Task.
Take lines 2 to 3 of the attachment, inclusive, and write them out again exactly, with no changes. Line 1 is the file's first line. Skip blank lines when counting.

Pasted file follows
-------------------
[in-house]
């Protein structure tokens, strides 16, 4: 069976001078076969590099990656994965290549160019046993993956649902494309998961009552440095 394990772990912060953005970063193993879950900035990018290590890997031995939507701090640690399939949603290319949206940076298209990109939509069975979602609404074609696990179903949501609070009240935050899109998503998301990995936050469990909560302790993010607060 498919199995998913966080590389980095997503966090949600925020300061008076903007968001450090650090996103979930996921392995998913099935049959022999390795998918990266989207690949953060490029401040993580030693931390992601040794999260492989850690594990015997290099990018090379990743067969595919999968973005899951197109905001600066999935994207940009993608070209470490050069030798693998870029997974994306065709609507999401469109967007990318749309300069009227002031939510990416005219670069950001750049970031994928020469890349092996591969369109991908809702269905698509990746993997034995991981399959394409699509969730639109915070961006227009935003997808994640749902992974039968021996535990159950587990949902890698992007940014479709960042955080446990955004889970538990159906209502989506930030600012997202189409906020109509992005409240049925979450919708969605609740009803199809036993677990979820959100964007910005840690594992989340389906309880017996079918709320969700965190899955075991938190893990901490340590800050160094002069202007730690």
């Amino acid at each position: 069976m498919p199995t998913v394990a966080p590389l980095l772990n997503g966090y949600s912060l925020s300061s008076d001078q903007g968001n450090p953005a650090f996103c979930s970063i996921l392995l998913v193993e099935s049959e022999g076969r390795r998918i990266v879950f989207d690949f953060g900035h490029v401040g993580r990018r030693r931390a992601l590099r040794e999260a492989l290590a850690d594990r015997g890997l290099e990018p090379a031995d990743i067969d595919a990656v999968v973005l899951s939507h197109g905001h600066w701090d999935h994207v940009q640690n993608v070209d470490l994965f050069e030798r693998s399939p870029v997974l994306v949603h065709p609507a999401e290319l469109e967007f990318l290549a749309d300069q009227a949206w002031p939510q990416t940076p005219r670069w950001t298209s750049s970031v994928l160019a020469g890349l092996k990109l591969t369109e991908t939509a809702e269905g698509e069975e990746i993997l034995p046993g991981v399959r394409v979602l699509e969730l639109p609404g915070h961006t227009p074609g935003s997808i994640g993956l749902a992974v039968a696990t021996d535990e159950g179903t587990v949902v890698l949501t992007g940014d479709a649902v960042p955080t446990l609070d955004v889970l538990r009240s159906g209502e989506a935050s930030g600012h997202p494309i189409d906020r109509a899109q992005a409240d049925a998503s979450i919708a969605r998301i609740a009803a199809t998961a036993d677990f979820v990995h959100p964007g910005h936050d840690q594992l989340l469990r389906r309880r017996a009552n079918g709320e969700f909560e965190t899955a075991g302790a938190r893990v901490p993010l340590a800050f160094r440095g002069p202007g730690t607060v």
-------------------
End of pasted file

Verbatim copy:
């Protein structure tokens, strides 16, 4: 069976001078076969590099990656994965290549160019046993993956649902494309998961009552440095 394990772990912060953005970063193993879950900035990018290590890997031995939507701090640690399939949603290319949206940076298209990109939509069975979602609404074609696990179903949501609070009240935050899109998503998301990995936050469990909560302790993010607060 498919199995998913966080590389980095997503966090949600925020300061008076903007968001450090650090996103979930996921392995998913099935049959022999390795998918990266989207690949953060490029401040993580030693931390992601040794999260492989850690594990015997290099990018090379990743067969595919999968973005899951197109905001600066999935994207940009993608070209470490050069030798693998870029997974994306065709609507999401469109967007990318749309300069009227002031939510990416005219670069950001750049970031994928020469890349092996591969369109991908809702269905698509990746993997034995991981399959394409699509969730639109915070961006227009935003997808994640749902992974039968021996535990159950587990949902890698992007940014479709960042955080446990955004889970538990159906209502989506930030600012997202189409906020109509992005409240049925979450919708969605609740009803199809036993677990979820959100964007910005840690594992989340389906309880017996079918709320969700965190899955075991938190893990901490340590800050160094002069202007730690």
């Amino acid at each position: 069976m498919p199995t998913v394990a966080p590389l980095l772990n997503g966090y949600s912060l925020s300061s008076d001078q903007g968001n450090p953005a650090f996103c979930s970063i996921l392995l998913v193993e099935s049959e022999g076969r390795r998918i990266v879950f989207d690949f953060g900035h490029v401040g993580r990018r030693r931390a992601l590099r040794e999260a492989l290590a850690d594990r015997g890997l290099e990018p090379a031995d990743i067969d595919a990656v999968v973005l899951s939507h197109g905001h600066w701090d999935h994207v940009q640690n993608v070209d470490l994965f050069e030798r693998s399939p870029v997974l994306v949603h065709p609507a999401e290319l469109e967007f990318l290549a749309d300069q009227a949206w002031p939510q990416t940076p005219r670069w950001t298209s750049s970031v994928l160019a020469g890349l092996k990109l591969t369109e991908t939509a809702e269905g698509e069975e990746i993997l034995p046993g991981v399959r394409v979602l699509e969730l639109p609404g915070h961006t227009p074609g935003s997808i994640g993956l749902a992974v039968a696990t021996d535990e159950g179903t587990v949902v890698l949501t992007g940014d479709a649902v960042p955080t446990l609070d955004v889970l538990r009240s159906g209502e989506a935050s930030g600012h997202p494309i189409d906020r109509a899109q992005a409240d049925a998503s979450i919708a969605r998301i609740a009803a199809t998961a036993d677990f979820v990995h959100p964007g910005h936050d840690q594992l989340l469990r389906r309880r017996a009552n079918g709320e969700f909560e965190t899955a075991g302790a938190r893990v901490p993010l340590a800050f160094r440095g002069p202007g730690t607060v």